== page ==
Philosophy – a subject that had driven people insane for as long as humans know their history. All the time people try to find a meaning, and later controvert it. For example, critics view a novel by Lewis Carroll Alice’s Adventures in Wonderland, as a quest for maturity story, Carroll’s view on Victorian Society and even existential meaning on life. All of those interpretations come from philosophical “drive” of the critics. The truth is that anyone can point a finger at the book and come up with their own “deep” meaning of the story, but if one looks at facts, well known, and obvious things – it is clear that the story is simply a children tale intended for entertainment and nothing more.
Of course there is no sure way to prove that Carroll did not intend any deeper meaning into the story, after all, he was a mathematician and a man of great knowledge of children (19th Century Literature Criticism 105), but lets take a look at the most obvious fact – the time, place and audience of the original story of Alice in Wonderland. Here are the words of Lewis Carroll as he recalls that day: Full many a year has slipped away, since that “golden afternoon” that gave thee birth, but I can call it up almost as clearly as if it were yesterday – the cloudless blue above, the watery mirror below, the boat drifting idly on its way, the tinkle of the drops that fell from the oars, as they waved so sleepily to and fro, and (the one bright gleam of life in all the slumberous scene) the three eager faces, hungry for news of fairyland, and who would not he say ‘nay’ to: from whose lips ‘Tell us a story, please,’ had all the stern immutability of Fate!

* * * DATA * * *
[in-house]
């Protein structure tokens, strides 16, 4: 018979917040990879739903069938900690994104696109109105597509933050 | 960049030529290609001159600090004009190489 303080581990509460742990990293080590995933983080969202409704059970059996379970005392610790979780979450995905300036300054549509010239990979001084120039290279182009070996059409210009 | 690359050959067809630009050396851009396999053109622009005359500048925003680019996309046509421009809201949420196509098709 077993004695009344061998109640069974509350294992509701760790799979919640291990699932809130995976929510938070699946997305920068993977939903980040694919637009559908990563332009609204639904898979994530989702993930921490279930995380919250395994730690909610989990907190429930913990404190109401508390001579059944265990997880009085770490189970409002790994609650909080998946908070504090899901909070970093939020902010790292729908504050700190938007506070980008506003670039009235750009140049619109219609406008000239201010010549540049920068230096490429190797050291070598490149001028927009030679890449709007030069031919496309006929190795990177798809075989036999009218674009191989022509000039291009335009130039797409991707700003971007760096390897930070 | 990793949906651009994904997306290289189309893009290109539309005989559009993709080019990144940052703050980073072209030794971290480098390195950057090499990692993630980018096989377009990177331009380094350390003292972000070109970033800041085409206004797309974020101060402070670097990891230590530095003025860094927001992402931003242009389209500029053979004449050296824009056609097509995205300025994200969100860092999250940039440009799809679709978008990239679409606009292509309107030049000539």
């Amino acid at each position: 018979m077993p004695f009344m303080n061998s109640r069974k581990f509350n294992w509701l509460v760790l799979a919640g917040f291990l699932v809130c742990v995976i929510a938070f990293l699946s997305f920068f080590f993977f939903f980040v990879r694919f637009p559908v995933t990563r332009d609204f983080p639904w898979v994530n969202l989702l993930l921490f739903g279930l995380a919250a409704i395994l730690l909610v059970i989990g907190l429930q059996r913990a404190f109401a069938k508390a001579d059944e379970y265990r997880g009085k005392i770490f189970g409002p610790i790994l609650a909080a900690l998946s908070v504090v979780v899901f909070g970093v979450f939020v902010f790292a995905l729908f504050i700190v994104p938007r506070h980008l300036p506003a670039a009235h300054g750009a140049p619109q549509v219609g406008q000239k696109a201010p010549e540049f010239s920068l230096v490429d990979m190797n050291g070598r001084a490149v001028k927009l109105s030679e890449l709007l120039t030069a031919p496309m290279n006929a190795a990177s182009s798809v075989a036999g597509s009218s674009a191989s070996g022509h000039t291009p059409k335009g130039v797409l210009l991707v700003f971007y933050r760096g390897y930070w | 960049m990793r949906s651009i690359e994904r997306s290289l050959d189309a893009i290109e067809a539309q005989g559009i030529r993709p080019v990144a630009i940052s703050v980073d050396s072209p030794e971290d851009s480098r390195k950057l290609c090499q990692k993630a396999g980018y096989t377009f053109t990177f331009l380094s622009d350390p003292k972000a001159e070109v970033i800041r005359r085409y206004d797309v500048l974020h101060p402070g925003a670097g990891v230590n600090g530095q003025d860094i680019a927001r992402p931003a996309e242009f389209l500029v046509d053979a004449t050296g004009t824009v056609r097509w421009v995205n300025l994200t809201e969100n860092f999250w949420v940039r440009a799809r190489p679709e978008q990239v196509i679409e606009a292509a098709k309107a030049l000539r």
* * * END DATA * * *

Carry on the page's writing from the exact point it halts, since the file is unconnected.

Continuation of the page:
The “three eager faces” Carro...
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Carroll, Lewis. Alice’s Adventures In Wonderland & Through The Looking-Glass Signet Classic New York, NY 1960.
Cohen, Morton. Lewis Carroll: A Biography Alfred A. Knopf New York, NY 1996.
England in Literature: MacBeth Edition: Teacher’s Supplement Chapter 8, “Alice in Wonderland” 144-146. Scott Foresman & Co. 1973.
Gattegno, Jean. Lewis Carroll: Fragments of a Looking-Glass “Alice” and “A Carroll Chronology” 4-27. Thomas Y. Crowell Co. 1973 New York, NY.
Hudson, Derek. Lewis Carroll “Alice” 124-149. Folcroft Library Editions 1976.
Kelly, Richard. Lewis Carroll “Alice” 78-97. U of Tenn. Twayne Publishers, G. K. Hall & Co. Boston, Mass 1977.
Nineteenth-Century Literature Criticism, Vol. 2 “Lewis Carroll (1832-1898)” 105-121.
Rackin, Donald. Alice’s Journey to the End of Night 132-143 MLA 1966.
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